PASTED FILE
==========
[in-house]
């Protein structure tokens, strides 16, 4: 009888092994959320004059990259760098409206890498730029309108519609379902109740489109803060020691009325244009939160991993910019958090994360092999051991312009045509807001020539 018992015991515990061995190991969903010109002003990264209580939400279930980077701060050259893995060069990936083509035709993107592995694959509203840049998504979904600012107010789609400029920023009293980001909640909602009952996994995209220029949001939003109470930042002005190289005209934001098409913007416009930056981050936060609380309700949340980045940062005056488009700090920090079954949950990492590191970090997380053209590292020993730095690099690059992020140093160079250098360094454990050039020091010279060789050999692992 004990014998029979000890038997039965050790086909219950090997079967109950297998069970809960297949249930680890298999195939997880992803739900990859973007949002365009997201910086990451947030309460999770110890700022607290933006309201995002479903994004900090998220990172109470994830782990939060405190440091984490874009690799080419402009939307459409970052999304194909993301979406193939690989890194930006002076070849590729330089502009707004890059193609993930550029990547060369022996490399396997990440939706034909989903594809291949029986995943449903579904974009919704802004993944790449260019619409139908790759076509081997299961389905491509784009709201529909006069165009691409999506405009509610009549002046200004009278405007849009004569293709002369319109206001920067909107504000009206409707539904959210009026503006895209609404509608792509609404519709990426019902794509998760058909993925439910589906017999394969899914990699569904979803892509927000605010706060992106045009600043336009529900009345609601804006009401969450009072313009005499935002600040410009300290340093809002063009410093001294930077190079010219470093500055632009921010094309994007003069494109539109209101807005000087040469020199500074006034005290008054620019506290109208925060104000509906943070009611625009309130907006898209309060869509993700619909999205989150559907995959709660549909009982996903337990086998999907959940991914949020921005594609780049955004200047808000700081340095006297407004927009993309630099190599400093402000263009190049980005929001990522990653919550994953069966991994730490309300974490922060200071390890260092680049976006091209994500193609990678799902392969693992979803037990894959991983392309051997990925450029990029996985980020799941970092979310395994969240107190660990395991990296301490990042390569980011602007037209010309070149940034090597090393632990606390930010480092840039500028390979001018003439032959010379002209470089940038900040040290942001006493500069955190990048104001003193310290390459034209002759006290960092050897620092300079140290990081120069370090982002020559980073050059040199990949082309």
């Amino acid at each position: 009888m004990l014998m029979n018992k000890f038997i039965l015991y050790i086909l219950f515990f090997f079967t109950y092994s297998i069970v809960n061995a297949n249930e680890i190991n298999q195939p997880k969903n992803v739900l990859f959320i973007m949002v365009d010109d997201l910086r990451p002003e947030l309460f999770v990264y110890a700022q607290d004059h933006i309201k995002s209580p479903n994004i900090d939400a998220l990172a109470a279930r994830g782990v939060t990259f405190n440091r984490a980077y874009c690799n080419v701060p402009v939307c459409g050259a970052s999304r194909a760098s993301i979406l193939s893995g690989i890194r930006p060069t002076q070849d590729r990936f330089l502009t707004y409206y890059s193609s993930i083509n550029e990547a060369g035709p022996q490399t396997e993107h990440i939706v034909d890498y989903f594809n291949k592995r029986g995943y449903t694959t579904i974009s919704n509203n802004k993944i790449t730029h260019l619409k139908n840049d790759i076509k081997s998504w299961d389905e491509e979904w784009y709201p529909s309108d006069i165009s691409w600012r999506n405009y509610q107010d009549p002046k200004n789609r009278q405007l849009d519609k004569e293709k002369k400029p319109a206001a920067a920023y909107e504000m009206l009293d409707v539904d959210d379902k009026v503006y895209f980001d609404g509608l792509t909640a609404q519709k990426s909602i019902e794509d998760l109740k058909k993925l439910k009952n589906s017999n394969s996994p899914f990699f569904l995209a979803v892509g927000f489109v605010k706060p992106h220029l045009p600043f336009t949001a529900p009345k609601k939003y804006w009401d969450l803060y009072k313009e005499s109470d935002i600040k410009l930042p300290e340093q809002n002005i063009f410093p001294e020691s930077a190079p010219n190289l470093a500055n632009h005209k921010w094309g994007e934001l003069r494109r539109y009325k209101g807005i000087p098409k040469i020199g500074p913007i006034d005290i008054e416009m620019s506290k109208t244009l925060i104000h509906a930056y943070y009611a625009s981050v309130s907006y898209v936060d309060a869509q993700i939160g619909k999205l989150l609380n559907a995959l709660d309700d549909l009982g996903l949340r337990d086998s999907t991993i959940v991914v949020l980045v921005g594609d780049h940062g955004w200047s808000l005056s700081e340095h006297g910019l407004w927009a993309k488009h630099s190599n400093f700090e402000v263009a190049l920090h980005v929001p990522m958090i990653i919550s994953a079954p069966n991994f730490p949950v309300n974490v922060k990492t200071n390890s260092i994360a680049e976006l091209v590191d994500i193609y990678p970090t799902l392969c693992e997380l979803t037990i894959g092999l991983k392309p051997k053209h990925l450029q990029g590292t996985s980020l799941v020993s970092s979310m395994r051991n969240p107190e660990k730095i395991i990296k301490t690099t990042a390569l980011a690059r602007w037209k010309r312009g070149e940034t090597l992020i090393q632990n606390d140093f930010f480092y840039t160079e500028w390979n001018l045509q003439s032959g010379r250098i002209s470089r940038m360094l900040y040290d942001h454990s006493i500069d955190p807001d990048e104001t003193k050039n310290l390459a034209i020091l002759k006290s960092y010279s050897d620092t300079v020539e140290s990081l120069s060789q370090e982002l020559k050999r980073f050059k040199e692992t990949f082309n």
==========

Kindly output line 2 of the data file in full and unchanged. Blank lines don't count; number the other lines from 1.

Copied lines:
């Protein structure tokens, strides 16, 4: 009888092994959320004059990259760098409206890498730029309108519609379902109740489109803060020691009325244009939160991993910019958090994360092999051991312009045509807001020539 018992015991515990061995190991969903010109002003990264209580939400279930980077701060050259893995060069990936083509035709993107592995694959509203840049998504979904600012107010789609400029920023009293980001909640909602009952996994995209220029949001939003109470930042002005190289005209934001098409913007416009930056981050936060609380309700949340980045940062005056488009700090920090079954949950990492590191970090997380053209590292020993730095690099690059992020140093160079250098360094454990050039020091010279060789050999692992 004990014998029979000890038997039965050790086909219950090997079967109950297998069970809960297949249930680890298999195939997880992803739900990859973007949002365009997201910086990451947030309460999770110890700022607290933006309201995002479903994004900090998220990172109470994830782990939060405190440091984490874009690799080419402009939307459409970052999304194909993301979406193939690989890194930006002076070849590729330089502009707004890059193609993930550029990547060369022996490399396997990440939706034909989903594809291949029986995943449903579904974009919704802004993944790449260019619409139908790759076509081997299961389905491509784009709201529909006069165009691409999506405009509610009549002046200004009278405007849009004569293709002369319109206001920067909107504000009206409707539904959210009026503006895209609404509608792509609404519709990426019902794509998760058909993925439910589906017999394969899914990699569904979803892509927000605010706060992106045009600043336009529900009345609601804006009401969450009072313009005499935002600040410009300290340093809002063009410093001294930077190079010219470093500055632009921010094309994007003069494109539109209101807005000087040469020199500074006034005290008054620019506290109208925060104000509906943070009611625009309130907006898209309060869509993700619909999205989150559907995959709660549909009982996903337990086998999907959940991914949020921005594609780049955004200047808000700081340095006297407004927009993309630099190599400093402000263009190049980005929001990522990653919550994953069966991994730490309300974490922060200071390890260092680049976006091209994500193609990678799902392969693992979803037990894959991983392309051997990925450029990029996985980020799941970092979310395994969240107190660990395991990296301490990042390569980011602007037209010309070149940034090597090393632990606390930010480092840039500028390979001018003439032959010379002209470089940038900040040290942001006493500069955190990048104001003193310290390459034209002759006290960092050897620092300079140290990081120069370090982002020559980073050059040199990949082309």